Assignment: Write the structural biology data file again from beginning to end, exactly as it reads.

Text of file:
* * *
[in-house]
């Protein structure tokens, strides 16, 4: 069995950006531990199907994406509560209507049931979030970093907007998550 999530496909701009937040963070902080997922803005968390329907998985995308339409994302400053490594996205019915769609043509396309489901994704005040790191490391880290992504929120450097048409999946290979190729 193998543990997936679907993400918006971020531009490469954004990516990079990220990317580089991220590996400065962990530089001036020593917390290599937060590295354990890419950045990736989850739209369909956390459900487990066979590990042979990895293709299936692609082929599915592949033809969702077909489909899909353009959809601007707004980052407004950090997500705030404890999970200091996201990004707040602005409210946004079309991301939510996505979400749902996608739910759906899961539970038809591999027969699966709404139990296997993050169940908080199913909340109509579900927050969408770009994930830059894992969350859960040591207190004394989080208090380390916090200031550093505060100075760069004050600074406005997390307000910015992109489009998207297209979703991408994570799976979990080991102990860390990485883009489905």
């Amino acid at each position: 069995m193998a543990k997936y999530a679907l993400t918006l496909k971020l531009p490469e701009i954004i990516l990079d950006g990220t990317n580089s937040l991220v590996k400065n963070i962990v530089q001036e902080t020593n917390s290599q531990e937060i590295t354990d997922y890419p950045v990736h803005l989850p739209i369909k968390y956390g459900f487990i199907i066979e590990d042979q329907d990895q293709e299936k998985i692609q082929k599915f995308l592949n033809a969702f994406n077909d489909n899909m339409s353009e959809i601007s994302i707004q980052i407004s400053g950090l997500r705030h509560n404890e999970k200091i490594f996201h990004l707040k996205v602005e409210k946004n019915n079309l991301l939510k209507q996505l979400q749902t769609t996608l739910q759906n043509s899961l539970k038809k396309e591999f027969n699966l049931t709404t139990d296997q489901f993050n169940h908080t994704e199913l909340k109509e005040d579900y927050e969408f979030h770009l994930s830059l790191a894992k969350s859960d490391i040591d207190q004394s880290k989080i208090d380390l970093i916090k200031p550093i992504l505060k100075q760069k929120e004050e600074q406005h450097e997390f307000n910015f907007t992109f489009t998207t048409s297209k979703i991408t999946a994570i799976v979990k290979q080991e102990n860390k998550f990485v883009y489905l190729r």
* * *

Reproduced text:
[in-house]
């Protein structure tokens, strides 16, 4: 069995950006531990199907994406509560209507049931979030970093907007998550 999530496909701009937040963070902080997922803005968390329907998985995308339409994302400053490594996205019915769609043509396309489901994704005040790191490391880290992504929120450097048409999946290979190729 193998543990997936679907993400918006971020531009490469954004990516990079990220990317580089991220590996400065962990530089001036020593917390290599937060590295354990890419950045990736989850739209369909956390459900487990066979590990042979990895293709299936692609082929599915592949033809969702077909489909899909353009959809601007707004980052407004950090997500705030404890999970200091996201990004707040602005409210946004079309991301939510996505979400749902996608739910759906899961539970038809591999027969699966709404139990296997993050169940908080199913909340109509579900927050969408770009994930830059894992969350859960040591207190004394989080208090380390916090200031550093505060100075760069004050600074406005997390307000910015992109489009998207297209979703991408994570799976979990080991102990860390990485883009489905």
């Amino acid at each position: 069995m193998a543990k997936y999530a679907l993400t918006l496909k971020l531009p490469e701009i954004i990516l990079d950006g990220t990317n580089s937040l991220v590996k400065n963070i962990v530089q001036e902080t020593n917390s290599q531990e937060i590295t354990d997922y890419p950045v990736h803005l989850p739209i369909k968390y956390g459900f487990i199907i066979e590990d042979q329907d990895q293709e299936k998985i692609q082929k599915f995308l592949n033809a969702f994406n077909d489909n899909m339409s353009e959809i601007s994302i707004q980052i407004s400053g950090l997500r705030h509560n404890e999970k200091i490594f996201h990004l707040k996205v602005e409210k946004n019915n079309l991301l939510k209507q996505l979400q749902t769609t996608l739910q759906n043509s899961l539970k038809k396309e591999f027969n699966l049931t709404t139990d296997q489901f993050n169940h908080t994704e199913l909340k109509e005040d579900y927050e969408f979030h770009l994930s830059l790191a894992k969350s859960d490391i040591d207190q004394s880290k989080i208090d380390l970093i916090k200031p550093i992504l505060k100075q760069k929120e004050e600074q406005h450097e997390f307000n910015f907007t992109f489009t998207t048409s297209k979703i991408t999946a994570i799976v979990k290979q080991e102990n860390k998550f990485v883009y489905l190729r």